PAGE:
For 2012 the Mission Sunday poster features Ms Aisling Foley of Viatores Christi. Viatores Christi recruits, trains, and sends lay missionary volunteers to work overseas in areas of need. Viatores Christi also aims to respond to needs overseas by giving people an opportunity to share their lives (profession/trade skills) and witness to their faith in another culture.

Society of Missionary Children promoting National Day of Prayer on 12 October

The Society of Missionary Children, which is 169 years old and active for 159 years in Ireland, educates children about their part in the Church’s mission work. It promotes the unique concept of ‘Children Helping Children’ by encouraging children to share with and pray for children growing up in poorer countries. The Society of Missionary Children has a presence in 1,100 national schools throughout the island of Ireland – about one third of the total number of primary schools in the country. The fundraising efforts of these schools allowed the Society to support 20,000 children in the mission lands in 2011. The National Day of Prayer is organised on the second Friday each October to unite Irish children in prayer with their brothers and sisters in mission lands.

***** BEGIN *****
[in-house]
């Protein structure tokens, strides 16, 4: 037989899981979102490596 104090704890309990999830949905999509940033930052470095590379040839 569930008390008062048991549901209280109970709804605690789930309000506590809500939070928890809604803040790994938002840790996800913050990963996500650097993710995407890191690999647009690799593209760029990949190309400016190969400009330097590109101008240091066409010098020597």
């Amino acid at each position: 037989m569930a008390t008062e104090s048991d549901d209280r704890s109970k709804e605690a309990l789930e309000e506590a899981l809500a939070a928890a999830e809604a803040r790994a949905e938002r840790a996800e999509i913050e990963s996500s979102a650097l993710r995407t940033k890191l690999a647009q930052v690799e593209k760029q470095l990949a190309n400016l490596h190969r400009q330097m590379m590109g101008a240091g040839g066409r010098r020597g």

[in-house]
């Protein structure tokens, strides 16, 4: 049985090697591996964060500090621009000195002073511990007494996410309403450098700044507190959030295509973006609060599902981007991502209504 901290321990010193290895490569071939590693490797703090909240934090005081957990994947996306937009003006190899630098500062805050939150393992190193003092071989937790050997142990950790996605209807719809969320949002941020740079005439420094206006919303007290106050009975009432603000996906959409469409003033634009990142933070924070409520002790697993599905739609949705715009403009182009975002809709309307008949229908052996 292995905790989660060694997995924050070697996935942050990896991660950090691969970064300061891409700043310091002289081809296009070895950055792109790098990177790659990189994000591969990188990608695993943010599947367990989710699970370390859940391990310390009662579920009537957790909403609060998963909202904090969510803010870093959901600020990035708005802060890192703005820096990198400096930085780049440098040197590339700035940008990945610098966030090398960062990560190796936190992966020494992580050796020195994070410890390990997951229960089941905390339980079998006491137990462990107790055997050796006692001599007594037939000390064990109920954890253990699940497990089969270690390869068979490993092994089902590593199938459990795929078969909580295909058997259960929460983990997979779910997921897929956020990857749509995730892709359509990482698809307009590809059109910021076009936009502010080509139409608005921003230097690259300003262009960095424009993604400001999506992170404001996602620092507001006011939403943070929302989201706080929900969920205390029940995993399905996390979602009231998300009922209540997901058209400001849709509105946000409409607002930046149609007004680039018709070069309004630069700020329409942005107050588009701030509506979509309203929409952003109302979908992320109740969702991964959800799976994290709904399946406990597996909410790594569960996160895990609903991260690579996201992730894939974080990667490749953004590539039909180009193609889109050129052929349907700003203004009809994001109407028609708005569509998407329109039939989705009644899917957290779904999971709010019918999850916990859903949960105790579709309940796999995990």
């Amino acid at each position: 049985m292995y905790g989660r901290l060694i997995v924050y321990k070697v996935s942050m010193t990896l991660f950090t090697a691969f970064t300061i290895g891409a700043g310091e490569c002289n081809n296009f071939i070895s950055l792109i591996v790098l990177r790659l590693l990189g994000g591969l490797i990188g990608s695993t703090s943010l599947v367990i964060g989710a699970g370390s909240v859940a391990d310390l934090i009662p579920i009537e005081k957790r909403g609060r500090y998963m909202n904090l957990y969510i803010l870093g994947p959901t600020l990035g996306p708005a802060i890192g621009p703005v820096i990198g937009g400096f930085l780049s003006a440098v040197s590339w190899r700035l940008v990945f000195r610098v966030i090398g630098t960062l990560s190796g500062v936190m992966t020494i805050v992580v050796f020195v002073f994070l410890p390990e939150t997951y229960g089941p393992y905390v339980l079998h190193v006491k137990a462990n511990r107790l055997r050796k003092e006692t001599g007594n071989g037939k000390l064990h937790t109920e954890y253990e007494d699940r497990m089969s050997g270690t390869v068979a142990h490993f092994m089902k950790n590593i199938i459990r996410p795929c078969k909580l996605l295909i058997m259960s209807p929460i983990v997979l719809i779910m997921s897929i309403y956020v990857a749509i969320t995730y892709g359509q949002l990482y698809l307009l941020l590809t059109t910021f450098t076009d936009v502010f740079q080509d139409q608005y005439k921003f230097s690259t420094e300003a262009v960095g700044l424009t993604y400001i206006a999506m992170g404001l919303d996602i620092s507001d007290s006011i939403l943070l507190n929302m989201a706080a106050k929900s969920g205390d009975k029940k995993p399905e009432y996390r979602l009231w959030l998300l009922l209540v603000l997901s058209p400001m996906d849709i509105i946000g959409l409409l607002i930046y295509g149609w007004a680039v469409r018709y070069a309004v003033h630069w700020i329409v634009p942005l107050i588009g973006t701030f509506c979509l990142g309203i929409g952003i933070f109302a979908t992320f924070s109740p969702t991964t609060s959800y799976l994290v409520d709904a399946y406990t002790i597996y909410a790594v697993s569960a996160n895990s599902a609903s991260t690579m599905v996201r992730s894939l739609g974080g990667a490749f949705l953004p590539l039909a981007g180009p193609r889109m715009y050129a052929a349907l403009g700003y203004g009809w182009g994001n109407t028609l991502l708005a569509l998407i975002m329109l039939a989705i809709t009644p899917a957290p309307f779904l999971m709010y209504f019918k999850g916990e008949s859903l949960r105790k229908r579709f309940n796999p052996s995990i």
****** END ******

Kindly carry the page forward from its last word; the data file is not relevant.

In 2013 the Society will celebrate the 170th anniversary of its founding. Bishops ask parish prayer groups to celebrate the National Day of Prayer with children during October.


In the aftermath of the successful apostolic trip to Lebanon by Pope Benedict XVI, bishops asked that the faithful remember in their prayers the Christians of the Middle East, echoing the Holy Father’s appeal to pray for workable solutions respecting the dignity, the rights and the religion of every human person. Bishops expressed concern over the continuing violence in Syria, Egypt and Iraq in which tens of thousands of people have been killed and over two hundred and fifty thousand more forced to leave the country as refugees.



For media contact: Catholic Communications Office, Maynooth: Martin Long 00353 (0) 86 172 7678